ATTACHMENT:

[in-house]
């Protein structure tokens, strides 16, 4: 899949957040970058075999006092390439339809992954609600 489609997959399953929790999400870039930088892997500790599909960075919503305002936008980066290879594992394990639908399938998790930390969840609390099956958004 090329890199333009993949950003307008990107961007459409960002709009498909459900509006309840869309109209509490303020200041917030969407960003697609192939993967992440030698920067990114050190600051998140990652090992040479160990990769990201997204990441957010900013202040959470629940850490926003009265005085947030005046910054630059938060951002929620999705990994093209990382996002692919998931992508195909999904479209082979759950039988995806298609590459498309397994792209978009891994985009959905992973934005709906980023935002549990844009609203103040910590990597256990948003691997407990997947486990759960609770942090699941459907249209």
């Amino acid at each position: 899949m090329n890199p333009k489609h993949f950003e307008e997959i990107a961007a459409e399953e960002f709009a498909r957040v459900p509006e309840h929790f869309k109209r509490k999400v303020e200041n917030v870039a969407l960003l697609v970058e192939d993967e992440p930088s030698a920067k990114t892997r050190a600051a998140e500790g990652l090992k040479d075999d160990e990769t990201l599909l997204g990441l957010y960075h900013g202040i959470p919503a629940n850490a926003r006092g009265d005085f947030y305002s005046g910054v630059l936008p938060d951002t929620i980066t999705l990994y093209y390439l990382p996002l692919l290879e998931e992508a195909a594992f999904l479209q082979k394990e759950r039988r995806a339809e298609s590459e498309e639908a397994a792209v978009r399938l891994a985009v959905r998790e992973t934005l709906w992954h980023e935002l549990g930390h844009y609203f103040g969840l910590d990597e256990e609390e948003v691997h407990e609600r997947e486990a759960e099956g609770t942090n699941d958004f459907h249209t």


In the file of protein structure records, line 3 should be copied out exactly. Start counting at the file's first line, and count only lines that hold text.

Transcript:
């Amino acid at each position: 899949m090329n890199p333009k489609h993949f950003e307008e997959i990107a961007a459409e399953e960002f709009a498909r957040v459900p509006e309840h929790f869309k109209r509490k999400v303020e200041n917030v870039a969407l960003l697609v970058e192939d993967e992440p930088s030698a920067k990114t892997r050190a600051a998140e500790g990652l090992k040479d075999d160990e990769t990201l599909l997204g990441l957010y960075h900013g202040i959470p919503a629940n850490a926003r006092g009265d005085f947030y305002s005046g910054v630059l936008p938060d951002t929620i980066t999705l990994y093209y390439l990382p996002l692919l290879e998931e992508a195909a594992f999904l479209q082979k394990e759950r039988r995806a339809e298609s590459e498309e639908a397994a792209v978009r399938l891994a985009v959905r998790e992973t934005l709906w992954h980023e935002l549990g930390h844009y609203f103040g969840l910590d990597e256990e609390e948003v691997h407990e609600r997947e486990a759960e099956g609770t942090n699941d958004f459907h249209t």